JPMorgan, HSBC and the trillion-dollar game

 

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The Independent Online

Outlook So, whose fat finger at JPMorgan pressed the button on the world’s biggest bank’s profits too early yesterday morning?

There the world’s analysts and investors were, thinking they had hours to go before Jamie Dimon’s banking behemoth’s profits came out, when Bang! There they were, splashed all over the City’s trading screens.

Perhaps the unfortunate chap – for it was probably a man – gave an involuntary jerk while scrolling through data in the US on how much exposure JPMorgan has to the derivatives market. The number, to  the uninitiated, does tend to startle, so brace yourself.

The notional value of JPMorgan’s US derivatives is $68,100,000,000,000. That’s $68.1 trillion. More than five times the entire US GDP.

 

HSBC, according to Washington’s Office of the Comptroller of the Currency, has $5trn of US derivatives exposure. That’s twice the size of the UK’s GDP, and HSBC’s not even American.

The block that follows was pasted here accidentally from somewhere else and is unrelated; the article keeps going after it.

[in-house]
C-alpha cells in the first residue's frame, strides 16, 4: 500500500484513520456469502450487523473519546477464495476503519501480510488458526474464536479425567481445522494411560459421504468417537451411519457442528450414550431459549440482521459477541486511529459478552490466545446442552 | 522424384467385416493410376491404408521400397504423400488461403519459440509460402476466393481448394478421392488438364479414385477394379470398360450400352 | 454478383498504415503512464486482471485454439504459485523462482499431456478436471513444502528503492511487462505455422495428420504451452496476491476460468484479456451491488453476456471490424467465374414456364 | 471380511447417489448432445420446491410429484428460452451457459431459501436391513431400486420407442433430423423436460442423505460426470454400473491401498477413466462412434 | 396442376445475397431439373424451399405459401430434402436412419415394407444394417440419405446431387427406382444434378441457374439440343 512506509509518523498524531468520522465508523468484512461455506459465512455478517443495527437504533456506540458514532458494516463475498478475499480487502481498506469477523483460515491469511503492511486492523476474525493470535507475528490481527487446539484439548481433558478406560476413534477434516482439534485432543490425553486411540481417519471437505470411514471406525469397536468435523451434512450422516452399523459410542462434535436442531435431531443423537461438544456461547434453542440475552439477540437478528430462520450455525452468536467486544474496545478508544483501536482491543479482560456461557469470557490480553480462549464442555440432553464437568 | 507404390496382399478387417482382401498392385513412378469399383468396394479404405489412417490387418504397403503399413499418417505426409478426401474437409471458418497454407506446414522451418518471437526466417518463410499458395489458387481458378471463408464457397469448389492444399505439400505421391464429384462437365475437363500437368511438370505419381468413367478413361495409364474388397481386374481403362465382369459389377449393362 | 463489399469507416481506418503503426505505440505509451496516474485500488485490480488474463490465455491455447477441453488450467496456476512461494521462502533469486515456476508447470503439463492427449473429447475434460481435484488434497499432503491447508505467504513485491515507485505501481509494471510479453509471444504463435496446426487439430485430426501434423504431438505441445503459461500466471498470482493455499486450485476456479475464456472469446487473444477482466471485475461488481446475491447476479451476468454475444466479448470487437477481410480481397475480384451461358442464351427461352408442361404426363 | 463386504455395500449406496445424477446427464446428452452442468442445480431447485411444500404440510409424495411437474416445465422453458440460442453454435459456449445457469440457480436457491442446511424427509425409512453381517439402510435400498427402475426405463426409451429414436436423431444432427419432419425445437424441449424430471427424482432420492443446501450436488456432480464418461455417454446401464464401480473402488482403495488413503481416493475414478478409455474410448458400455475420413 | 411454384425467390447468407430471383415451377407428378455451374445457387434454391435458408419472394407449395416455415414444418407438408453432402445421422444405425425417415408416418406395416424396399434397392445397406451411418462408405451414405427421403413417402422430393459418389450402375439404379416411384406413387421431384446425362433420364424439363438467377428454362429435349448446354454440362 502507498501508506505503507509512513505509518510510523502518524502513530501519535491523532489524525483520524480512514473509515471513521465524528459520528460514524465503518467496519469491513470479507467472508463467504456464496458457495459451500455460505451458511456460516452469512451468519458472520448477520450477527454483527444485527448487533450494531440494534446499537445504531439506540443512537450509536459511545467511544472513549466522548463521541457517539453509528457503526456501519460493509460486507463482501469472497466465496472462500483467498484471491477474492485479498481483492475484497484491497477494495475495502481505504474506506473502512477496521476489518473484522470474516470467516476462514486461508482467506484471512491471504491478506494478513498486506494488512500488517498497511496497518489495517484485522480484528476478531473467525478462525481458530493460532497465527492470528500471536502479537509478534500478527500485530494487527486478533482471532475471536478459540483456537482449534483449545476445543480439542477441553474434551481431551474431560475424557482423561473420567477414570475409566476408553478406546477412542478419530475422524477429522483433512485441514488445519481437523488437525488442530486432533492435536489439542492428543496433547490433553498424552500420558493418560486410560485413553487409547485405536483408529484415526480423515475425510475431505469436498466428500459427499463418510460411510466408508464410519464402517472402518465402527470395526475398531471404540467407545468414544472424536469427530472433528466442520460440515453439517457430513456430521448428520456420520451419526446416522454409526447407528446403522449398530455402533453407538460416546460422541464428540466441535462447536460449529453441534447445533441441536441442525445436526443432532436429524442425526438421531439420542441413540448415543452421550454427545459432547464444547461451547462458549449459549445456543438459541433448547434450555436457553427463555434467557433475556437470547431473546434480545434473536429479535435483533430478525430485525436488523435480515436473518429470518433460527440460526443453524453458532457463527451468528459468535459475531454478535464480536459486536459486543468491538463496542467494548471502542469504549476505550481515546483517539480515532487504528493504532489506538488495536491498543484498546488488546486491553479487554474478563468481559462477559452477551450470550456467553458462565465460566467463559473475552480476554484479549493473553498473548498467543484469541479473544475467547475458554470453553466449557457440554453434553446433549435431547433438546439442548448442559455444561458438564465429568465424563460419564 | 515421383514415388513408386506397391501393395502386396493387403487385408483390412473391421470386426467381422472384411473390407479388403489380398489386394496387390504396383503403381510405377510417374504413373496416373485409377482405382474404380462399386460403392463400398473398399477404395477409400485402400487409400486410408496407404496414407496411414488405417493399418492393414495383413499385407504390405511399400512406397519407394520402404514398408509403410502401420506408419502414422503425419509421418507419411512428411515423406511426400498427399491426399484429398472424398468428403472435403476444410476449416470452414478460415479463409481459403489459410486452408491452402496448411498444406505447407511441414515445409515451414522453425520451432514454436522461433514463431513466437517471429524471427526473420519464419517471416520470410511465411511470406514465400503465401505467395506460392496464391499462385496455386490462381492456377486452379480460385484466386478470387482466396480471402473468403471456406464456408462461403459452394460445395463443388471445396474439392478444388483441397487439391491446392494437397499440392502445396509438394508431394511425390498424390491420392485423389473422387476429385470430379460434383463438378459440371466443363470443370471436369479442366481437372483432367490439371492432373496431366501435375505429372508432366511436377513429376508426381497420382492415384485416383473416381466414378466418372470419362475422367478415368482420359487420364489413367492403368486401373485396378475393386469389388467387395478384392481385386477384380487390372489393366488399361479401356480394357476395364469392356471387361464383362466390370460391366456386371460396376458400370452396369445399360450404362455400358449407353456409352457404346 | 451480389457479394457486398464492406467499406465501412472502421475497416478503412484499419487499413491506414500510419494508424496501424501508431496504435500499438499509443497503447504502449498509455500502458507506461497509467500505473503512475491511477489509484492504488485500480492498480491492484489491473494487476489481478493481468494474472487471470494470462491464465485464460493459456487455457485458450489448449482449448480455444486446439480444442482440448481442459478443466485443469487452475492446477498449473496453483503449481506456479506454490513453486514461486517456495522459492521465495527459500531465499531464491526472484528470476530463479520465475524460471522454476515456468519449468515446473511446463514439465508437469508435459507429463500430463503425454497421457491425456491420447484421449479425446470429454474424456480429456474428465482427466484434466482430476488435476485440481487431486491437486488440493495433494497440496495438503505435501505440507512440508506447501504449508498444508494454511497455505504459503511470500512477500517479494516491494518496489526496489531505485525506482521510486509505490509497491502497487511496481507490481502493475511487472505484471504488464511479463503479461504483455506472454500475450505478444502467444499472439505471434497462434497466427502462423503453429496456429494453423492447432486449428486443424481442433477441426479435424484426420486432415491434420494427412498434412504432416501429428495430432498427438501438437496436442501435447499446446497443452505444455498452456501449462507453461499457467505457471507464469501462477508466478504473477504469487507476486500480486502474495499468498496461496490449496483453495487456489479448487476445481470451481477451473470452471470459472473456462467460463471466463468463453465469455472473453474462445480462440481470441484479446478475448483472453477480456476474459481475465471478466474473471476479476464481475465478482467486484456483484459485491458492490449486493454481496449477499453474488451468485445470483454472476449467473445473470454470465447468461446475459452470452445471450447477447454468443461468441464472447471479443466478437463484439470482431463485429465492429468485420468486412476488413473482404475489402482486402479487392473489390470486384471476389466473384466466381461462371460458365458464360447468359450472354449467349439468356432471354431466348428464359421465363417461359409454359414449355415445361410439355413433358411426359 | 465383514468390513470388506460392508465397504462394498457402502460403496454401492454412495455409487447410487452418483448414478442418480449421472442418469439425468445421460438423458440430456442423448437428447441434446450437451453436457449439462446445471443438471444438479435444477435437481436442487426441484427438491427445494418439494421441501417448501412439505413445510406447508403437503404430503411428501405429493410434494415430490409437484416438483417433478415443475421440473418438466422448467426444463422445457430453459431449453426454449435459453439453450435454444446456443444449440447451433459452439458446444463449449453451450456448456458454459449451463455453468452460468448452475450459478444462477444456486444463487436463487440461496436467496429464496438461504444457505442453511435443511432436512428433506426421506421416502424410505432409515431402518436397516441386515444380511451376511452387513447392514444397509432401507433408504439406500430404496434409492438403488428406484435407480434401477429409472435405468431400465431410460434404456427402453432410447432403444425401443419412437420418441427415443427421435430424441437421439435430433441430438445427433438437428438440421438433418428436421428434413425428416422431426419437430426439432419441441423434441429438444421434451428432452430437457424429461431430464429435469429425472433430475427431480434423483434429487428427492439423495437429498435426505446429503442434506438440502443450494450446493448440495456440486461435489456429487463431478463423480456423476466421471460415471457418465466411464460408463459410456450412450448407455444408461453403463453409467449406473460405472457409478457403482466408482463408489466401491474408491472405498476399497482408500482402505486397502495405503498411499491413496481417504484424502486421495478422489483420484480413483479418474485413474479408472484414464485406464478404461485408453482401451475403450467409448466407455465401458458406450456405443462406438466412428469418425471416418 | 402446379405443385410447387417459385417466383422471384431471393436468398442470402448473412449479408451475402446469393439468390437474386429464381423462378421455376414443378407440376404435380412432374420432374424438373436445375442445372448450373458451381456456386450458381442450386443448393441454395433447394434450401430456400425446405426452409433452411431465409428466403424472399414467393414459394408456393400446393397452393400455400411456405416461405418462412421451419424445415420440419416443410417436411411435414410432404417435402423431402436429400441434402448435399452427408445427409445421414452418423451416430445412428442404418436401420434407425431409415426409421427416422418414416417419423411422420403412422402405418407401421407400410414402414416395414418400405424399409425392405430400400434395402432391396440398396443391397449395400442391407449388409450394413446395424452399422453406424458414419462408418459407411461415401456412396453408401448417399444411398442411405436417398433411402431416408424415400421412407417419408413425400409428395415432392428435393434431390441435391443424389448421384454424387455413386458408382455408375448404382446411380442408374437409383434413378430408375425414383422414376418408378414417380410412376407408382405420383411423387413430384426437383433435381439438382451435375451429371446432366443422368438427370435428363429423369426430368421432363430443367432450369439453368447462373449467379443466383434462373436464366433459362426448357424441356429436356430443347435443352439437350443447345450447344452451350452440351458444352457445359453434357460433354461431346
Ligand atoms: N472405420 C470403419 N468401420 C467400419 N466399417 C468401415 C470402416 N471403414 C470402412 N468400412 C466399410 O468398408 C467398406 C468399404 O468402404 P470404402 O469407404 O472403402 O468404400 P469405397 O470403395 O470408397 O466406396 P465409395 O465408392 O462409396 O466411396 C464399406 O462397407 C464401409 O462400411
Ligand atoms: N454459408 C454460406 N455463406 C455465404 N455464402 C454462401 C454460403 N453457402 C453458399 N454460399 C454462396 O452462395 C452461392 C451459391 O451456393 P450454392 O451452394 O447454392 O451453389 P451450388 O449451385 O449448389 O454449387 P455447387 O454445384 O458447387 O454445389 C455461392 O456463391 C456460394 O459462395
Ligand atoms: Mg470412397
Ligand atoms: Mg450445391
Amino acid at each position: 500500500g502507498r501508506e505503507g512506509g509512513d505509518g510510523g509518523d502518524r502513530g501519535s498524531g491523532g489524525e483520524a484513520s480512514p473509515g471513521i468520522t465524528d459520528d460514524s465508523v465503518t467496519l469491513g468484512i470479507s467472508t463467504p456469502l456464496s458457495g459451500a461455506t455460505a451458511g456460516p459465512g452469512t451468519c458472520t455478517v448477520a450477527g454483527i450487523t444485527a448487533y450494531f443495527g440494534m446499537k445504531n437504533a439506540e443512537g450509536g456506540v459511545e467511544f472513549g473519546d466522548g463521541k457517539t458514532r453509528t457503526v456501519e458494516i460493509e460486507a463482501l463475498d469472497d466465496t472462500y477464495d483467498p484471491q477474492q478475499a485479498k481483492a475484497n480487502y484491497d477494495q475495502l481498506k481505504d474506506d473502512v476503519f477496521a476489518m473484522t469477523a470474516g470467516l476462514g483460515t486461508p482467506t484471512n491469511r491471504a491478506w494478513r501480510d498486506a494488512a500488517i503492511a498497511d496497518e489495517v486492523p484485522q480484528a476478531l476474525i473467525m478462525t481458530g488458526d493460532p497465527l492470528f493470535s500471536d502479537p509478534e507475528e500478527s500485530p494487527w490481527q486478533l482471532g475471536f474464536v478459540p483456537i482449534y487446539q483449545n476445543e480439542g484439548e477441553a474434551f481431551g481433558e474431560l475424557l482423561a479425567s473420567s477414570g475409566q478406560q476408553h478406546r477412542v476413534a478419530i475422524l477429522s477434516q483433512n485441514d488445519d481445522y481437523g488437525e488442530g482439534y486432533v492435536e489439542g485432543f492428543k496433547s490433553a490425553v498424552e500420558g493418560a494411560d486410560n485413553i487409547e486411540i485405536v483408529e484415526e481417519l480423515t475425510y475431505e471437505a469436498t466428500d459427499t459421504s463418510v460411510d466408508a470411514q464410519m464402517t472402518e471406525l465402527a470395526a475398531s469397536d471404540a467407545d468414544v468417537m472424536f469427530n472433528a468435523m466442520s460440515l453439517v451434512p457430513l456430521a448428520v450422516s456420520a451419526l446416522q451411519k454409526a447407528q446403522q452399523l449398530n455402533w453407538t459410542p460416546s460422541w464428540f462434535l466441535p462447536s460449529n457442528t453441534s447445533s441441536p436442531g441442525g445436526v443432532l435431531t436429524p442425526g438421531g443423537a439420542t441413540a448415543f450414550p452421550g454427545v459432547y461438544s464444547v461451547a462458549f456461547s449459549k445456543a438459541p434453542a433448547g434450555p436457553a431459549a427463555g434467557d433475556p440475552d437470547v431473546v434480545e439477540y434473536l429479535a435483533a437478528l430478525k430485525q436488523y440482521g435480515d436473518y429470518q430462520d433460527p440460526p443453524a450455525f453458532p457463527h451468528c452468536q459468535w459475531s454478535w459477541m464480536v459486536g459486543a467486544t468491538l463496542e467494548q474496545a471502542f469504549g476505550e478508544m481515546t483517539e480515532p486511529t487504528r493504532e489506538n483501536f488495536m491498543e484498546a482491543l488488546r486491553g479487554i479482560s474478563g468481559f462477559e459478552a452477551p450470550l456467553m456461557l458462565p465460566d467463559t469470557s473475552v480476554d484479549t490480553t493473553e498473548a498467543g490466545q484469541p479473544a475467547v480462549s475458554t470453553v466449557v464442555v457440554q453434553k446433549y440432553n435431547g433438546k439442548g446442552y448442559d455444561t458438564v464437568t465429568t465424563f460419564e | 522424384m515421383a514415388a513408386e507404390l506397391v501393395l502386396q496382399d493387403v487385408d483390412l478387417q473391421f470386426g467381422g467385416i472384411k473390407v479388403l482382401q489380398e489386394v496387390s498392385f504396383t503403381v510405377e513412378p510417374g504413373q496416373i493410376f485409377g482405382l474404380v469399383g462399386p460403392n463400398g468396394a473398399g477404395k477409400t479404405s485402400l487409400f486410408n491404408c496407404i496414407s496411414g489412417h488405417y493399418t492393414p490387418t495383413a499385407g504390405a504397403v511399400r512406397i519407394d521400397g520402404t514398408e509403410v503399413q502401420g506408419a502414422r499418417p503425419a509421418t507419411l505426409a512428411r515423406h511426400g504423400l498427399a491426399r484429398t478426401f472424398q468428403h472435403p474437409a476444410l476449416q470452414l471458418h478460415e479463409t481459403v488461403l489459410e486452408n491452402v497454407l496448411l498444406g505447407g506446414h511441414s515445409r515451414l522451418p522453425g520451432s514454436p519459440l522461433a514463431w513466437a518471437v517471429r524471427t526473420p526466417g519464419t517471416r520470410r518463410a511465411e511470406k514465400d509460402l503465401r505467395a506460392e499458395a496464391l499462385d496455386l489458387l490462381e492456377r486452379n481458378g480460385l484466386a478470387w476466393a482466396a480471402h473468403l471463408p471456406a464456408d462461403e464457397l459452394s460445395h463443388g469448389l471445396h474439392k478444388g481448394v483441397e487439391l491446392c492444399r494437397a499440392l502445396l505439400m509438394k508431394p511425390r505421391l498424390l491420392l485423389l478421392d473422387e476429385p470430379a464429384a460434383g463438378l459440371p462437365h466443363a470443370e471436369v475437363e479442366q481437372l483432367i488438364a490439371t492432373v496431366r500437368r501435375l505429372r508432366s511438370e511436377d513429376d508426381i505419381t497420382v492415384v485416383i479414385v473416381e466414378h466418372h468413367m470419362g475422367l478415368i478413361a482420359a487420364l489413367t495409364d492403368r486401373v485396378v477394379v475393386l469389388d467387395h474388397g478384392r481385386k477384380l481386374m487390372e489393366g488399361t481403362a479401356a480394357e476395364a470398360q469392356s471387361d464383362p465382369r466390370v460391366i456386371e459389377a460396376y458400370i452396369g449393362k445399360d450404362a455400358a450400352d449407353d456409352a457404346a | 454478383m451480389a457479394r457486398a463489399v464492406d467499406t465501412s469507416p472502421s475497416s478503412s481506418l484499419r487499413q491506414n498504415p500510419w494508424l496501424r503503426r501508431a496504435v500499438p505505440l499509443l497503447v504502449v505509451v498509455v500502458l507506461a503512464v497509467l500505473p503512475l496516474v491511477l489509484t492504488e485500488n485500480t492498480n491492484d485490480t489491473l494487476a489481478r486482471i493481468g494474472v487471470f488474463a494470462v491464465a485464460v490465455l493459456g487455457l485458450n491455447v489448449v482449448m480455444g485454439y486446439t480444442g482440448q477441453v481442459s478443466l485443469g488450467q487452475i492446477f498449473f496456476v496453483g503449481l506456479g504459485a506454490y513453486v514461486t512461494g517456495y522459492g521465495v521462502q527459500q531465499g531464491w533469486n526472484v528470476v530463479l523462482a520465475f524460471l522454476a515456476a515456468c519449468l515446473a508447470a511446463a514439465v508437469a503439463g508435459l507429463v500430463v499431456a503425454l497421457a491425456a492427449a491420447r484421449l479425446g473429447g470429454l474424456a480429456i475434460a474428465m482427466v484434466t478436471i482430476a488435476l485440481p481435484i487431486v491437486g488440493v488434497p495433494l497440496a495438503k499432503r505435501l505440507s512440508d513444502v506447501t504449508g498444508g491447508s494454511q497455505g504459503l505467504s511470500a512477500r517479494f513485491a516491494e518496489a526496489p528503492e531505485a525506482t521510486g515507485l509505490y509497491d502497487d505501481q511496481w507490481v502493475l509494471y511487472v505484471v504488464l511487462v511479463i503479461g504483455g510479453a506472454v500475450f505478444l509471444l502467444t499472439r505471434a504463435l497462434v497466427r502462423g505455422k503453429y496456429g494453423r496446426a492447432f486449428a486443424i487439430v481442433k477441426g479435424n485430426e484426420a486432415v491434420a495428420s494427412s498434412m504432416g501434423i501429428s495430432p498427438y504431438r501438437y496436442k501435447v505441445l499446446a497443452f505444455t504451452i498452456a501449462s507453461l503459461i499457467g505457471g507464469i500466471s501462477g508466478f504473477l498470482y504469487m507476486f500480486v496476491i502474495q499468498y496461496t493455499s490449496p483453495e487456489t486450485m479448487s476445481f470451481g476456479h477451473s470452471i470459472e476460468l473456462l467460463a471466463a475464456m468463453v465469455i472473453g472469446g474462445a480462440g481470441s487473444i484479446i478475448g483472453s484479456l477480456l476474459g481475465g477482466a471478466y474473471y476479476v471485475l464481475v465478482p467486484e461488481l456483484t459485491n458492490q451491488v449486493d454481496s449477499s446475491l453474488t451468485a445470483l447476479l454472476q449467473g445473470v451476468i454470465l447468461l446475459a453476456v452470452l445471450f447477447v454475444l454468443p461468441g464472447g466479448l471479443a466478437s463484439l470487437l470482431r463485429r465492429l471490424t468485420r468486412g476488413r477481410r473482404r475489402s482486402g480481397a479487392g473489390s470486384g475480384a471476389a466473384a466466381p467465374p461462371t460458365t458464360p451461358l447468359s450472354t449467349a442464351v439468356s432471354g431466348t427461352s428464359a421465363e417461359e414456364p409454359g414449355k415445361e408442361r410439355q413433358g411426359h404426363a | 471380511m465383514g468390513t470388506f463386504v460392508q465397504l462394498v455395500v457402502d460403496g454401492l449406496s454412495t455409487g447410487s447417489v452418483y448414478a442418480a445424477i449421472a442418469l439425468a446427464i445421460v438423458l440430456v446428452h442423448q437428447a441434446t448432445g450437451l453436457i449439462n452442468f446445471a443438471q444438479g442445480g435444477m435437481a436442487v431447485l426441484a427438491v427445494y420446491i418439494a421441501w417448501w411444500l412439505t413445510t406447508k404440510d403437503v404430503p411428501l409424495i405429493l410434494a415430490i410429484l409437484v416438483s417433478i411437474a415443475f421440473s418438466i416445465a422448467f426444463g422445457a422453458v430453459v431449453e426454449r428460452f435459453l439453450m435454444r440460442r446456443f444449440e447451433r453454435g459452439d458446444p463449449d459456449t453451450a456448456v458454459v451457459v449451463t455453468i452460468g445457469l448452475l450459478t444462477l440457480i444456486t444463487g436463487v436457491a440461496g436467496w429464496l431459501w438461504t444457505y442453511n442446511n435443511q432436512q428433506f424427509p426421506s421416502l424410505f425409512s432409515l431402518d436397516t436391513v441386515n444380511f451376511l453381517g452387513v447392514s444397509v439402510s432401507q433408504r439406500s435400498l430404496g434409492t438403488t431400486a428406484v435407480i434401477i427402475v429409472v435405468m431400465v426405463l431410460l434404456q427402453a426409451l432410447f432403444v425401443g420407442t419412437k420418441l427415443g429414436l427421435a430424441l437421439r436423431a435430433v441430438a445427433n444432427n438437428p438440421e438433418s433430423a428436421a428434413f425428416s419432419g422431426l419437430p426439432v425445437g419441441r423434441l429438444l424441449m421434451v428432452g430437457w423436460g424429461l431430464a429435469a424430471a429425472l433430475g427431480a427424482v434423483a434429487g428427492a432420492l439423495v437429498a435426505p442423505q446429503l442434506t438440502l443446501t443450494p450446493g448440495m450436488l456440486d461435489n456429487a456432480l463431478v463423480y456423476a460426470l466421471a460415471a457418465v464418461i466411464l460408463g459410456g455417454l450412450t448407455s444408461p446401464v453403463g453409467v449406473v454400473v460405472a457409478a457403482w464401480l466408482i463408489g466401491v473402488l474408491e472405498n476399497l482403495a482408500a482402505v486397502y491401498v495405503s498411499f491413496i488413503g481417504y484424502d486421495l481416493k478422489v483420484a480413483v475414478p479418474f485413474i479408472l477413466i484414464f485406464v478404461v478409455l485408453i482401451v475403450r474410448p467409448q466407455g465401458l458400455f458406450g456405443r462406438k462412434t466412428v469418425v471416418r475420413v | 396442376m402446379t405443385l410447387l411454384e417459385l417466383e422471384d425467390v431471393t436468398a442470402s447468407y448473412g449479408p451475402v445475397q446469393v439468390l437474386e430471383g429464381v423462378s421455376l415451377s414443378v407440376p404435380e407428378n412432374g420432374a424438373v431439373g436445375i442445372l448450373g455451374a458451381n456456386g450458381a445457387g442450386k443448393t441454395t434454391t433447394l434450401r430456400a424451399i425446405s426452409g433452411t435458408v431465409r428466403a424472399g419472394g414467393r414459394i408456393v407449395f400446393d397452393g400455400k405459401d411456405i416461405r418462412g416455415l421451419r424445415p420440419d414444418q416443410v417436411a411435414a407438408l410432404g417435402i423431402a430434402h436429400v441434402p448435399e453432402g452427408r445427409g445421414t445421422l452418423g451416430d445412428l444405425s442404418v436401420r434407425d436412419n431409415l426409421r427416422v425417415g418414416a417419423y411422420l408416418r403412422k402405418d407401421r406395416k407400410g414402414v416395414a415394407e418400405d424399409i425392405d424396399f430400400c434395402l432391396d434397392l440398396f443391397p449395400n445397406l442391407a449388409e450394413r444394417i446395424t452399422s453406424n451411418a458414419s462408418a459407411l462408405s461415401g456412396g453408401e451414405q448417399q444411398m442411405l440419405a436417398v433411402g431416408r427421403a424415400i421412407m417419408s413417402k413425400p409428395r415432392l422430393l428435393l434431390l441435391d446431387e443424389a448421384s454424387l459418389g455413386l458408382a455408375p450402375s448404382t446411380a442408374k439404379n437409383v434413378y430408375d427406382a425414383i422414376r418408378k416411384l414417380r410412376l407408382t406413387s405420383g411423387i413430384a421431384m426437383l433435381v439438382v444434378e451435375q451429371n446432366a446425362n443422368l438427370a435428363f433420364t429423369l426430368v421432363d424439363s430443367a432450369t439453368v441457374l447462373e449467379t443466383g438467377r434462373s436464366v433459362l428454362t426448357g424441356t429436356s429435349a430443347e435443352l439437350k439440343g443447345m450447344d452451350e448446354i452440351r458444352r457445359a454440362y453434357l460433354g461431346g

The figure is notional, and the banks argue that their exposure is largely hedged out. In other words, for every dollar bet one way, they take a dollar bet on the other side.

But, as we learned from Lehman Brothers, hedges aren’t worth so much when the person on the other side of the trade goes belly up. Even if that doesn’t happen, surely these are five trillion reasons why HSBC’s directors must be praying their derivatives teams don’t muck up their calculations, particularly now they’re criminally liable for irresponsible screw-ups.

I guess the two  who have decided to quit as non-execs will be sleeping more soundly soon.

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